By Allen Wyatt for Excel.Tips.Net
Linda asked if there is a formula that will convert a date shown in the European fashion of day/month/year to the US version of month/date/year. Truth be told, this may not be necessary. You see, Excel maintains dates, internally, as numeric values and then simply displays them using various formats. If the dates are truly dates—numeric values—in the worksheet, then you can simply change the format and the dates will be displayed in the way common to the US.
Of course, the date you see in a worksheet could be a text value, instead of a date value. You can test whether the date is really an Excel date or a text value by changing the format of the cell (or cells) to General. (Do this using the Number tab of the Format Cells dialog box.) If it is text, you’ll see no change in the display. If it is a date value, the date should change to a number that represents the number of days since whatever base date your system is using (typically January 1, 1900).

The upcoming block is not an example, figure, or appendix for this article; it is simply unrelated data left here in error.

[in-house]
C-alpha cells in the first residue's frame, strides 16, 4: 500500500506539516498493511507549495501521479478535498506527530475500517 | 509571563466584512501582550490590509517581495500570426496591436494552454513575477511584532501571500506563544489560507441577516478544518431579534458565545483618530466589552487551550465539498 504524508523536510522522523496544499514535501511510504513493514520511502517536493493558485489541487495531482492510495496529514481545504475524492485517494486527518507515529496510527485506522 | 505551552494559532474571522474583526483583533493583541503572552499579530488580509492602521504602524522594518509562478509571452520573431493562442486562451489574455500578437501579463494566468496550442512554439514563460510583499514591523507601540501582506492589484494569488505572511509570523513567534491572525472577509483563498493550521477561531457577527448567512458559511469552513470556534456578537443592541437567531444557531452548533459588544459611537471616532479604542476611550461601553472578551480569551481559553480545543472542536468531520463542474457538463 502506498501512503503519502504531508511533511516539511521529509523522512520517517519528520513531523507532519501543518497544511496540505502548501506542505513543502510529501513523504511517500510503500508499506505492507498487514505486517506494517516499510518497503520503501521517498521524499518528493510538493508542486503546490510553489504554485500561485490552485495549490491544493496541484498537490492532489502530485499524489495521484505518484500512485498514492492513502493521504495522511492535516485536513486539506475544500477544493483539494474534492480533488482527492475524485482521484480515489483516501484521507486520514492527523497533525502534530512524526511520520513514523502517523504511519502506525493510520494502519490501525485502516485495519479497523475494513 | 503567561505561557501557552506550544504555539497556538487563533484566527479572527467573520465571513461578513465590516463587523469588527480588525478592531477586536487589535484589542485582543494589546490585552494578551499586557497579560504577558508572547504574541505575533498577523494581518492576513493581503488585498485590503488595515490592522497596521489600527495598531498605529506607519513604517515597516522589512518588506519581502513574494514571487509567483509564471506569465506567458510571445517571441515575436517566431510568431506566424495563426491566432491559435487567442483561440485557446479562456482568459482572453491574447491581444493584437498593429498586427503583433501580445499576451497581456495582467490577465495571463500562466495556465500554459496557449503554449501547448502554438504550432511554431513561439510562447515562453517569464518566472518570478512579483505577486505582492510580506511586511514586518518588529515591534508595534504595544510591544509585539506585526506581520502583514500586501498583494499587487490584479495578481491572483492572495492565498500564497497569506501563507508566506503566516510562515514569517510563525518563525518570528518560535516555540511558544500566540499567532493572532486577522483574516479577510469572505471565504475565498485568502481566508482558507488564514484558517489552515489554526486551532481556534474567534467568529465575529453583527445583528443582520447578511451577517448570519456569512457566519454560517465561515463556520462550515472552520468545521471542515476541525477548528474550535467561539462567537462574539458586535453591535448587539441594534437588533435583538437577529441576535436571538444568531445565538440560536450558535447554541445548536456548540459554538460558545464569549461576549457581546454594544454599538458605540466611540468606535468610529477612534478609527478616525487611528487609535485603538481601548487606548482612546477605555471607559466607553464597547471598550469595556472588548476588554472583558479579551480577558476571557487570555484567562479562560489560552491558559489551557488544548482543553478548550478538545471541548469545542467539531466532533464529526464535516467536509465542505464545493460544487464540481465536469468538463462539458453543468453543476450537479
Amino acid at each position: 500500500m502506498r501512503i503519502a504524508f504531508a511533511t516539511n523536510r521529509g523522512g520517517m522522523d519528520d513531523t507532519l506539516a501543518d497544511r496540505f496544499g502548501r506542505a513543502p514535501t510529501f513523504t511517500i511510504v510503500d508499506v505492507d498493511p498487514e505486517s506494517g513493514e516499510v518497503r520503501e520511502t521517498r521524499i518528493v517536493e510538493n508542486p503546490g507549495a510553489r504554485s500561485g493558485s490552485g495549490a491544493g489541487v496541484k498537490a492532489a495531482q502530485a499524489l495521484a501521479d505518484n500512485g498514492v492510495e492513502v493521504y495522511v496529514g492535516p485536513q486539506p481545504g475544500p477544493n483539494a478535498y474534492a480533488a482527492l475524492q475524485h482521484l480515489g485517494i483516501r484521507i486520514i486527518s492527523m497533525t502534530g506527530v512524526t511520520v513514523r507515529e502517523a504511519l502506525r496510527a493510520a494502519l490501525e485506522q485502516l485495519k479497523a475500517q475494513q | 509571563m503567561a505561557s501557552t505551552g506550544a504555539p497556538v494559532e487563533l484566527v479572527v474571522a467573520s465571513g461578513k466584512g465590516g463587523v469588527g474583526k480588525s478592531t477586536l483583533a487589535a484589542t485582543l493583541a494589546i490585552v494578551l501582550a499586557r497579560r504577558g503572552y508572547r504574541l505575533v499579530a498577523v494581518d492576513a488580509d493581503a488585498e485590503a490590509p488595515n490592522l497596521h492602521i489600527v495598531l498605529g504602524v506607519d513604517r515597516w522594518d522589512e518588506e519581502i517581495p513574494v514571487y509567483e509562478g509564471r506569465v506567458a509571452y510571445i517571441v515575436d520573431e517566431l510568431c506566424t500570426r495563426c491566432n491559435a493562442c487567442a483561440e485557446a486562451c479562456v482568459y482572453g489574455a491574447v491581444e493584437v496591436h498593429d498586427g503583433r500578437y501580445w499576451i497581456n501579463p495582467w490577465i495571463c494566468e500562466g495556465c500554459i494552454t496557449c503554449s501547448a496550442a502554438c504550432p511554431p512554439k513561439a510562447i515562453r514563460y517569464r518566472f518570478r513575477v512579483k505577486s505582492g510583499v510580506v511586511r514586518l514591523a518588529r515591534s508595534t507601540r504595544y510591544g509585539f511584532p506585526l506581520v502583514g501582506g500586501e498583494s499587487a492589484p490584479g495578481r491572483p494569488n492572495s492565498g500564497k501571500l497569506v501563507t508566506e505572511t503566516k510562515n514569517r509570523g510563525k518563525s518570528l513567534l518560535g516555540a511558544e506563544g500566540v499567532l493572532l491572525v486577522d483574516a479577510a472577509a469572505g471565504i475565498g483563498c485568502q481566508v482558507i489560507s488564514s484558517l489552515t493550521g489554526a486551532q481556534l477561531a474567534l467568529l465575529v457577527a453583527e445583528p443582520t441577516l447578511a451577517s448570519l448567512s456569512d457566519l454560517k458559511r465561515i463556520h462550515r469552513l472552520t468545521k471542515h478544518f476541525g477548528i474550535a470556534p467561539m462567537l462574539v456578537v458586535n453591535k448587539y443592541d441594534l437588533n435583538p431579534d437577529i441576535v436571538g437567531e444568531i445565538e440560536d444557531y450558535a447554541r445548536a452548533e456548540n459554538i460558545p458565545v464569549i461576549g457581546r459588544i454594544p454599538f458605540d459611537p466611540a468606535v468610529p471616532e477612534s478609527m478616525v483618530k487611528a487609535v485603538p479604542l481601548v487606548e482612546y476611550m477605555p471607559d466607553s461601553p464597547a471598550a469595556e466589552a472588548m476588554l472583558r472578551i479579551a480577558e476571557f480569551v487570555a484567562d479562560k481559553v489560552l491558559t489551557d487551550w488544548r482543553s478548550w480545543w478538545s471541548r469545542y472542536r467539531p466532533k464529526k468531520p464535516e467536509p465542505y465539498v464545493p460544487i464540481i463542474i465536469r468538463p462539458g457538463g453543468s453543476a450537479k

If your dates are truly date values, then simply change the format of the cell (or cells) to whatever date format you want to use. Again, this is done using the Number tab of the Format Cells dialog box.
If your dates are text values, then you will need to convert them to true date values (non-text) so that they can be formatted as just described. You can do this by using a formula to do the conversion. If you have a text date in cell A1 in the format dd/mm/yyyy, then you can use the following formula:
This post is excerpted with permission from Excel.Tips.Net
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